Jeonju Film Fest to Support 3 Rising Korean Directors to Make Short Films

Jeonju Film Fest to Support 3 Rising Korean Directors to Make Short Films

Jeonju International Film Festival [JIFF] has chosen three of the country’s rising directors to adapt Kim Young-ha’s novels into big screen.

The 14th festival has picked three independent film directors Lee Sang-woo, Lee Jin-woo and brothers Park Jin-seong and Jin-seok to each take the microphone for one of its main programs “Short! Short! Short! 2013,” JIFF announced on January 22.

“Short! Short! Short! 2013” is JIFF’s program which enables talented directors to each make short films under one theme or each other’s themes. The resulting films are screened at the festival. This year’s all three short films are to adapt novelist Kim Young-ha’s short stories to the big screen.

“We not only support young filmmakers but also promote outstanding short stories abroad. The synergy between literature and cinema is expected to create something very exciting beynd the field of filmmaking,”JIFF officials said, expressing their high expectation of the program.

Director Lee Sang-woo is known for his distinctive and critical portrayals of Korean society in his films such as “Tropical Manila,” “Father Is A Dog,” “Mother Is A Whore,” “Barbie” and most recently, “Fire in Hell,” which was invited to the Moscow International Film Festival.

Director Lee Jin-woo came under the spotlight after directing melodrama “Sundays In August” and the 2006 short film “The Wind Stirs” which received the Sonje award in the Wide Angle category at the 11th Busan International Film Festival.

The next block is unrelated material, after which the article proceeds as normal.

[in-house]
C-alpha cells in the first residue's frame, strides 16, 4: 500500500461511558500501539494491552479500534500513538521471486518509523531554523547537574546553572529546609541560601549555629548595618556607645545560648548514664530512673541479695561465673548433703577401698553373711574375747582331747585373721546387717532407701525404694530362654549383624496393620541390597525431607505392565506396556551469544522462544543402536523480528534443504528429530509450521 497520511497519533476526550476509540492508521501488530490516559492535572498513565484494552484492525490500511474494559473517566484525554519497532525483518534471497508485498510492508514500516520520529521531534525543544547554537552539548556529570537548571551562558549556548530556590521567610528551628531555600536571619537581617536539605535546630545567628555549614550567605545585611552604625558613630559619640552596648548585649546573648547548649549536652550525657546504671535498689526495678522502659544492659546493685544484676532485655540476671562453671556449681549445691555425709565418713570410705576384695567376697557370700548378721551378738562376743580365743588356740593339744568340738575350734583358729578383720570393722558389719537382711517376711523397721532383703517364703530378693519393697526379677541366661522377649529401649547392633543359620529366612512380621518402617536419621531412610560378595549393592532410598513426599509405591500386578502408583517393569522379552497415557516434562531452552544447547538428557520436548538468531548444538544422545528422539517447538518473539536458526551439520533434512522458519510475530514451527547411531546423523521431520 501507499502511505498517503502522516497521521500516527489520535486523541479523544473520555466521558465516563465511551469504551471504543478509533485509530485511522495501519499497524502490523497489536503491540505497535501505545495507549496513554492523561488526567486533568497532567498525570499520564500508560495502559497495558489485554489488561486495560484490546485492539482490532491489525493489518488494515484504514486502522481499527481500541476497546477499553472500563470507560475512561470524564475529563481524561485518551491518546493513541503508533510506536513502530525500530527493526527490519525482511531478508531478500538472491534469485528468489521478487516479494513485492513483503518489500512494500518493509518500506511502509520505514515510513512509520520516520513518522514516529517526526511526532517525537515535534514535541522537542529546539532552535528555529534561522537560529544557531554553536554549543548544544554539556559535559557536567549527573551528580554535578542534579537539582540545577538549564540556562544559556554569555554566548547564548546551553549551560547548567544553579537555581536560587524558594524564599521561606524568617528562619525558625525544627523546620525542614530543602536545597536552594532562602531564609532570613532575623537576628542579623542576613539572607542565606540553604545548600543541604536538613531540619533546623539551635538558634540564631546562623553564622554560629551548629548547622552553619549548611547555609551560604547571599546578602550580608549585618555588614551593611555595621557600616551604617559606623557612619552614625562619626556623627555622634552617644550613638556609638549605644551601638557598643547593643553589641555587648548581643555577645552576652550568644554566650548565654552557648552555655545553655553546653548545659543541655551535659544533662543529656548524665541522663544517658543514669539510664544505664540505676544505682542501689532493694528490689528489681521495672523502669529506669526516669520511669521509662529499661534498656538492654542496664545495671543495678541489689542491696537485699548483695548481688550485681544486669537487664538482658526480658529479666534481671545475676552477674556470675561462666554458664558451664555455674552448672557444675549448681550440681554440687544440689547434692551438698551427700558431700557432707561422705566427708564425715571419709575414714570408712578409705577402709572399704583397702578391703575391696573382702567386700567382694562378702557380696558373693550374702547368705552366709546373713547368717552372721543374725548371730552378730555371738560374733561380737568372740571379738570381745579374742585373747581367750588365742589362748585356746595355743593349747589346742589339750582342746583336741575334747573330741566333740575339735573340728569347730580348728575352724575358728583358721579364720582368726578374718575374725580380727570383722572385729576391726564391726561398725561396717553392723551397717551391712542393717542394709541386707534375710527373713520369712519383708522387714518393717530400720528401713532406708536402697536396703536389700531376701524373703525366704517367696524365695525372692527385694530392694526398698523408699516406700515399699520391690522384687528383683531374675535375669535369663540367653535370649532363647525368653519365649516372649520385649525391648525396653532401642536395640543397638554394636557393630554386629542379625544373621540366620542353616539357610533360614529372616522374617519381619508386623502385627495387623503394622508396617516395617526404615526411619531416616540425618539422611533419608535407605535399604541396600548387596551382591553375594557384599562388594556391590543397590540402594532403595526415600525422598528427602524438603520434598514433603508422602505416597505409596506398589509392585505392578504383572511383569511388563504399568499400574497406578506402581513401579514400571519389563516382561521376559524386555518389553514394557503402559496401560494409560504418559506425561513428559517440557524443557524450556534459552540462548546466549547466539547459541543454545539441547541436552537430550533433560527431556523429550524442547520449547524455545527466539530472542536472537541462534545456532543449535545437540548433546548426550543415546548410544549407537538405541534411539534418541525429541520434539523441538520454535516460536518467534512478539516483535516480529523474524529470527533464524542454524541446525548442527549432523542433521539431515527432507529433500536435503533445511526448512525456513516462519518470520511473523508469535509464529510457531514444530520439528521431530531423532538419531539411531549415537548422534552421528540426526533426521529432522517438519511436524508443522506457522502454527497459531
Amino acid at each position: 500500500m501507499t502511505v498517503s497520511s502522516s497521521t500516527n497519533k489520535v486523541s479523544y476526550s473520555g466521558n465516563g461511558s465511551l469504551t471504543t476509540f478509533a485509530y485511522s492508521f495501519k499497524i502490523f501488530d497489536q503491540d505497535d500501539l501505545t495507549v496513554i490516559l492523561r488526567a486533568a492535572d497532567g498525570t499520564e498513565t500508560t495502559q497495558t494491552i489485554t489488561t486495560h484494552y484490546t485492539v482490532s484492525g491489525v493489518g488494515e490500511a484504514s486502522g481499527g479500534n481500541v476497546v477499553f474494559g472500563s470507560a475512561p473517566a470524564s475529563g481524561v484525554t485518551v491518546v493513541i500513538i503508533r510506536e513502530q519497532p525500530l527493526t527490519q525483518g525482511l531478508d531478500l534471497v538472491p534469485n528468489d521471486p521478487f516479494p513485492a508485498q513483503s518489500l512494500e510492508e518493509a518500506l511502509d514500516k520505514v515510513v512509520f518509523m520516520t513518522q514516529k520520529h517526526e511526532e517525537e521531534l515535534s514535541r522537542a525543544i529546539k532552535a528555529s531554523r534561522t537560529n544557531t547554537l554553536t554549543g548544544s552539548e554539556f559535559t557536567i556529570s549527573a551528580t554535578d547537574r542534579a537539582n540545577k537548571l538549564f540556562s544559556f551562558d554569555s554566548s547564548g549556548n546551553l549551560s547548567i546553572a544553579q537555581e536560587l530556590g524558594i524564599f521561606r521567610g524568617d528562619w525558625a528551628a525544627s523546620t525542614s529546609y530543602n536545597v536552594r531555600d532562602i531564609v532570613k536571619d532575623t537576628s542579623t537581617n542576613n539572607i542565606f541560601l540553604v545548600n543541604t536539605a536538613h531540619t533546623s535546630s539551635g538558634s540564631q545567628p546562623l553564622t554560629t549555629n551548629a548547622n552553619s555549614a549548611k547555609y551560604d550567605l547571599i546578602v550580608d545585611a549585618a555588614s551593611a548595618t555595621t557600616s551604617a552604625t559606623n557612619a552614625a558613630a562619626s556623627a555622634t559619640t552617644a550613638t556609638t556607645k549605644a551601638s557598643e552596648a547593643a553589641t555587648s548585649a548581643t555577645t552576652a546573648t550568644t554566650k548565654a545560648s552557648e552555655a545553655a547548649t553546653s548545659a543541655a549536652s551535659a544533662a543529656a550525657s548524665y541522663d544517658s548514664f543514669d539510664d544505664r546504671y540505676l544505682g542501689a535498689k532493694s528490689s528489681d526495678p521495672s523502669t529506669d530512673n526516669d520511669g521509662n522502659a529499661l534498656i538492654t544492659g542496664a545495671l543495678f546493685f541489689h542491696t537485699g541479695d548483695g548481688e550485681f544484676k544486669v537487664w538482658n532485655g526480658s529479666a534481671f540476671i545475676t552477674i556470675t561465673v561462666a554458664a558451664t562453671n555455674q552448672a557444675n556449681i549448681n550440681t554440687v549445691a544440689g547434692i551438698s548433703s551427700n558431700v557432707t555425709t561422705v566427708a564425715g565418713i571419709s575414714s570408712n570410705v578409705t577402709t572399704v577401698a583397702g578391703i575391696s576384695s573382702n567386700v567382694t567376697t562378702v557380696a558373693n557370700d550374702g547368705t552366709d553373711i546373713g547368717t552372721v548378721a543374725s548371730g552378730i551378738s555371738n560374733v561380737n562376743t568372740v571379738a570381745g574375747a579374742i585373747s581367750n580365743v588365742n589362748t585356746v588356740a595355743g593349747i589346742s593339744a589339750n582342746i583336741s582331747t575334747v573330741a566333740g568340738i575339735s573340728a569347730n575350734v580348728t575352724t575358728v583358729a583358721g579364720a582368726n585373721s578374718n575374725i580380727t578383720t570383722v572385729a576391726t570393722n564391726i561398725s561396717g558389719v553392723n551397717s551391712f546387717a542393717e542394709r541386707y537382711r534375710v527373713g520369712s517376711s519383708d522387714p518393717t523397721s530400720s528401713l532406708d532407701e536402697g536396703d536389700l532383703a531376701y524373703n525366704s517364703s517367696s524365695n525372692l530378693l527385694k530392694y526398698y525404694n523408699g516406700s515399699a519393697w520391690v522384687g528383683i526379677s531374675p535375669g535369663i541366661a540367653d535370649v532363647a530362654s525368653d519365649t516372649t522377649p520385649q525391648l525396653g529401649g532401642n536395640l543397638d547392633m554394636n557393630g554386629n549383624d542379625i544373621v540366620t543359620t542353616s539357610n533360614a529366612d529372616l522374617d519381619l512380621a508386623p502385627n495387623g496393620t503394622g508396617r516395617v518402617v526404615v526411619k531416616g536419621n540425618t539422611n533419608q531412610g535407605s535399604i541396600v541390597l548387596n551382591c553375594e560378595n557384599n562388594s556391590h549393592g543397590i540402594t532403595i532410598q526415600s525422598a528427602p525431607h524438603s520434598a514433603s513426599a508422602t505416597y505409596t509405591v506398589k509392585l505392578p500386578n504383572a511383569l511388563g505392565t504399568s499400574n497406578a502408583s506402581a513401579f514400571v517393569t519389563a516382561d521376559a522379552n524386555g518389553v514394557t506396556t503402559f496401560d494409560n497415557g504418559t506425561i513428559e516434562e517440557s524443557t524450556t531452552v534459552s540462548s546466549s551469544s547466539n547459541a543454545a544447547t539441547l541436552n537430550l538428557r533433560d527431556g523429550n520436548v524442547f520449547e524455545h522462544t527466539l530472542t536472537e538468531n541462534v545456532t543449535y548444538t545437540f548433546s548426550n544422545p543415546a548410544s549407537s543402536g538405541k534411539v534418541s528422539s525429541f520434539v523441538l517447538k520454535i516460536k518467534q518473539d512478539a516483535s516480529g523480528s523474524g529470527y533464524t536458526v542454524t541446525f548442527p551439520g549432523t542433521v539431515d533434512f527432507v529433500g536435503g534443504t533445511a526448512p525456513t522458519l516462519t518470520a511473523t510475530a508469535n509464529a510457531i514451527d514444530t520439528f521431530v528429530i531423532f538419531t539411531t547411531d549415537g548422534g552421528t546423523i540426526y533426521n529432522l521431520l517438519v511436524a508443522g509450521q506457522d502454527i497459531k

Directorial pair Park Jin-seong and Park Jin-seok co-wrote the original screenplay of 2007 period horror “Epitah” and co-wrote and directed a horror chronicle “VIY” after adapting Russian novelist Gogol’s novel of the same title.

Kim Young-ha is one of the handful of novelists in Korea who succeeded in grabbing both popularity from the public and praises from the critics. Many of his works were published abroad including “The Empire of Light,” “The Quiz Show” and “Your Republic Is Calling You.”

The festival experienced turbulent times last year with the dismissal of its programmers prompting concerns about the future of the event.

JIFF is expected to enter a new phase of stability thanks to the appointment of a new chief programmer, Kim Young-jin, professor at Myong-ji University and renowned film critic and programmer Lee Sang-yong, former programmer at the Busan International Film Festival.

JIFF is one of Korea`s major film festivals which showcases alternative and independent films in the city of Jeonju. The festival, which will also feature short films and various cultural events, is to open from April 25 to May 3 this year.

Jeonju Film Fest to Support 3 Rising Korean Directors to Make Short Films

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